“The Guest Room,” bestselling author Chris Bohjalian’s new novel, could be ripped from today’s headlines.
It’s the story of a bachelor party gone way, way wrong.
“Richard Chapman presumed there would be a stripper at his brother Philip’s bachelor party. Perhaps if he had actually thought about it, he might even have expected two,” the novel begins. It takes off like a shot from there:
“There were supposed to be no videos of the bachelor party. One of the women’s Russian bodyguards told the men to keep their phones in their pants. . . .
So there were mostly just stories of what seems to have occurred. . . . How it went all wrong. There is only what the gentlemen, including Richard Chapman, told the police. The talent’s version? The talent was gone. And those bodyguards? They were dead.”
Investment banker Richard hosted the party in his Bronxville Tudor, while his wife Kristen and nine-year-old daughter Melissa were staying in the city with his mother-in-law. He was left with a bloody crime scene in his living room and the increasingly futile hope that his wife Kristen would believe him when he said he hadn’t had sex with one of the strippers — even though he had come dangerously close during a private moment in his guest room.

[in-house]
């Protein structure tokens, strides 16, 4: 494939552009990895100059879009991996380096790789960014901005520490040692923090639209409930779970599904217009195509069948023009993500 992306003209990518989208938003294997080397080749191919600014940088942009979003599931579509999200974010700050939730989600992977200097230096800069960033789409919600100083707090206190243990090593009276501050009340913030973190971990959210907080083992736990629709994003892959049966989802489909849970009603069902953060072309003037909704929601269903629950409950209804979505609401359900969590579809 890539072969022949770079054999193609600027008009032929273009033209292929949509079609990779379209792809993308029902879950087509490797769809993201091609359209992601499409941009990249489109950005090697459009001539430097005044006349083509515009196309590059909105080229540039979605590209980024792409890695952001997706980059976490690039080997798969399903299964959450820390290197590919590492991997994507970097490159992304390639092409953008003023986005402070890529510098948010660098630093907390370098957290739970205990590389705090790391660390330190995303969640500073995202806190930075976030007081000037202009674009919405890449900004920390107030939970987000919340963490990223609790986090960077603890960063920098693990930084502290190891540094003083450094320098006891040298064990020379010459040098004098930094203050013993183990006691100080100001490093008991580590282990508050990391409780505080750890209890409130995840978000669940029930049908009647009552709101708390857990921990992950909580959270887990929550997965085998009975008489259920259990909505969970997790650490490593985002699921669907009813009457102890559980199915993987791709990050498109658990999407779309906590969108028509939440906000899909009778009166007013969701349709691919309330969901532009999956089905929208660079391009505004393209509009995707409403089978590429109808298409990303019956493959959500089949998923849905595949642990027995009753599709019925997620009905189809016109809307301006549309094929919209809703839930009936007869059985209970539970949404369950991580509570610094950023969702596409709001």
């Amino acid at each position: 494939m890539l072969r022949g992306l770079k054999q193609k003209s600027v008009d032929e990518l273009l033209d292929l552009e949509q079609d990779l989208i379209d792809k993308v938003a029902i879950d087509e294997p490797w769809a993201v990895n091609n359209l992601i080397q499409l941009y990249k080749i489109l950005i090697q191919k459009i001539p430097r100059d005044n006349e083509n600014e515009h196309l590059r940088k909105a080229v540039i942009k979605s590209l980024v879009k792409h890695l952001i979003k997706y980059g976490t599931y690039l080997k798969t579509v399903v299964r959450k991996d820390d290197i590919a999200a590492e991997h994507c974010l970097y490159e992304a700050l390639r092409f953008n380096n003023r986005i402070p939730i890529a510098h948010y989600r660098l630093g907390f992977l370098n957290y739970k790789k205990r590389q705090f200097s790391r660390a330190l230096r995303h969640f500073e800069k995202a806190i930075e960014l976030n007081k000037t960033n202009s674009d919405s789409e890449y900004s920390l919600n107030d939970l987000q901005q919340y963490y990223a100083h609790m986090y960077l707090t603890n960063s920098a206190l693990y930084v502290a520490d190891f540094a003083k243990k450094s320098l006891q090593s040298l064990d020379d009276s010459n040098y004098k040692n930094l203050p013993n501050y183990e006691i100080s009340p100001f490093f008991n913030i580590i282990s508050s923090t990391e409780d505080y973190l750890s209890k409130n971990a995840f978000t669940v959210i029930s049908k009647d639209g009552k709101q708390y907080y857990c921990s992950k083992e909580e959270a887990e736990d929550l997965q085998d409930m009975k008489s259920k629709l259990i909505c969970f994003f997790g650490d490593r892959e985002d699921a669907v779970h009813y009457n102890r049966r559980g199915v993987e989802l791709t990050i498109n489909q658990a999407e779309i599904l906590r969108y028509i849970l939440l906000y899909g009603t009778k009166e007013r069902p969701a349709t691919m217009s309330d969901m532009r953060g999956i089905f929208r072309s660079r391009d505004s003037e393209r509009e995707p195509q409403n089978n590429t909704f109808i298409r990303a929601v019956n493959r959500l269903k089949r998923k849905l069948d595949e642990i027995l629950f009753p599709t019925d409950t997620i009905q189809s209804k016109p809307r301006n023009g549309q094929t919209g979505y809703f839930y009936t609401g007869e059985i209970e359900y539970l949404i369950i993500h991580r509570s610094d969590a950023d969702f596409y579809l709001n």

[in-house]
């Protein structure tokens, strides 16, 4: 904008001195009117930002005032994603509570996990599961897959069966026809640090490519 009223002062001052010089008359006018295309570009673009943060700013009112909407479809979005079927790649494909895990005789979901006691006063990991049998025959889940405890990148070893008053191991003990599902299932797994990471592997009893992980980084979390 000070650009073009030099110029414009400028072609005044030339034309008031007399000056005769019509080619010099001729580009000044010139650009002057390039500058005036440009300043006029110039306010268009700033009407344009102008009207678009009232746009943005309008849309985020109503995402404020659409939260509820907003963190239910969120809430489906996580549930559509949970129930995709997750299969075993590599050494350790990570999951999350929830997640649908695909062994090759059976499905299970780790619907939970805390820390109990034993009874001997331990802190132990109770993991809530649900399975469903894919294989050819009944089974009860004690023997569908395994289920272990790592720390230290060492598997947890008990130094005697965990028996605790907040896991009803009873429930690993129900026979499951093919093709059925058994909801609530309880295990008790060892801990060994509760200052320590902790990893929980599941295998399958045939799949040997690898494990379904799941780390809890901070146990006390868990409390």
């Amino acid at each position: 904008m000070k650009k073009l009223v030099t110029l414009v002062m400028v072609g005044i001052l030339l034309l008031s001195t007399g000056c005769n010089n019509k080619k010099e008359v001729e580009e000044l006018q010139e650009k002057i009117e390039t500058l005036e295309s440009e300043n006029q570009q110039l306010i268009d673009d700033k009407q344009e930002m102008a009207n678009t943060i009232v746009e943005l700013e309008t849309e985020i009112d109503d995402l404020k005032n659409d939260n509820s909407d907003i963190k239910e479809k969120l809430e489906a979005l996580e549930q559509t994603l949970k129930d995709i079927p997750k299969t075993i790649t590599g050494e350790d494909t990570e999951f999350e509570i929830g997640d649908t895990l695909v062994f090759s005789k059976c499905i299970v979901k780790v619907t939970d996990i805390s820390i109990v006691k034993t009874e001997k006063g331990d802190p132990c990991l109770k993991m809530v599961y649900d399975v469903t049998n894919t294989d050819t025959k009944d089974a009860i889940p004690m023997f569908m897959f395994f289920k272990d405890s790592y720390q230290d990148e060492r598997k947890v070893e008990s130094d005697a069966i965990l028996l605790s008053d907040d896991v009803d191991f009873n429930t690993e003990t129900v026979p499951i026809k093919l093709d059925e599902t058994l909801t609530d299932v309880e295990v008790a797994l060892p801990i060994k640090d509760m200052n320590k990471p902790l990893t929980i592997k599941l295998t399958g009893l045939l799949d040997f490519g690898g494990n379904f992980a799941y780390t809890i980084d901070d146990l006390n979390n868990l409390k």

Bohjalian alternates chapters about Richard and his family with those narrated by Alexandra, one of the girls. It turns out that these weren’t just strippers. The two girls, who were on the run after murdering their guards, were sex slaves. Armenian orphan Alexandra was taken in by her mother’s boss and promised dance training in Moscow. Like her partner Sonja, she was instead kept captive and trained as a “courtesan” in Moscow, eventually coming to New York, where they were quite literally the slaves of their gangster masters.
While “The Guest Room” reads like a thriller, in Bohjalian’s skilled hands it also reads as a stunning meditation on shame and scandal — and on issues of trust and forgiveness that can make or break even a long-term ostensibly happy marriage. After the police kick the Chapmans out of their crime scene home, Kristen banishes him to a hotel, while she and her daughter stay on with her mother.
“He put down his phone and gazed out the window at Times Square. His room was on the eighteenth floor. He decided he would give almost anything to go back in time. Two days. That was all he wanted. Even a day and a half. Down there somewhere were strip clubs, which instantly made him think of Alexandra. Of strippers and escorts and sex slaves. He recalled the girl’s eyes when she kissed him. It was going to be years, he feared, before he would find a way to forgive himself.”
Bohjalian deftly raises questions about the global problem of human trafficking by making Alexandra an increasingly reliable and sympathetic narrator as the book races along. Two men were killed — but Alexandra and Sonja were no less victims themselves.
As Richard’s life falls apart and Alexandra and Sonja run for their lives, “The Guest Room” builds to a shattering — and unexpected — conclusion. This is a masterfully told, compulsively readable cautionary tale..
“The Guest Room” is available on amazon.com and at your favorite New York bookstores.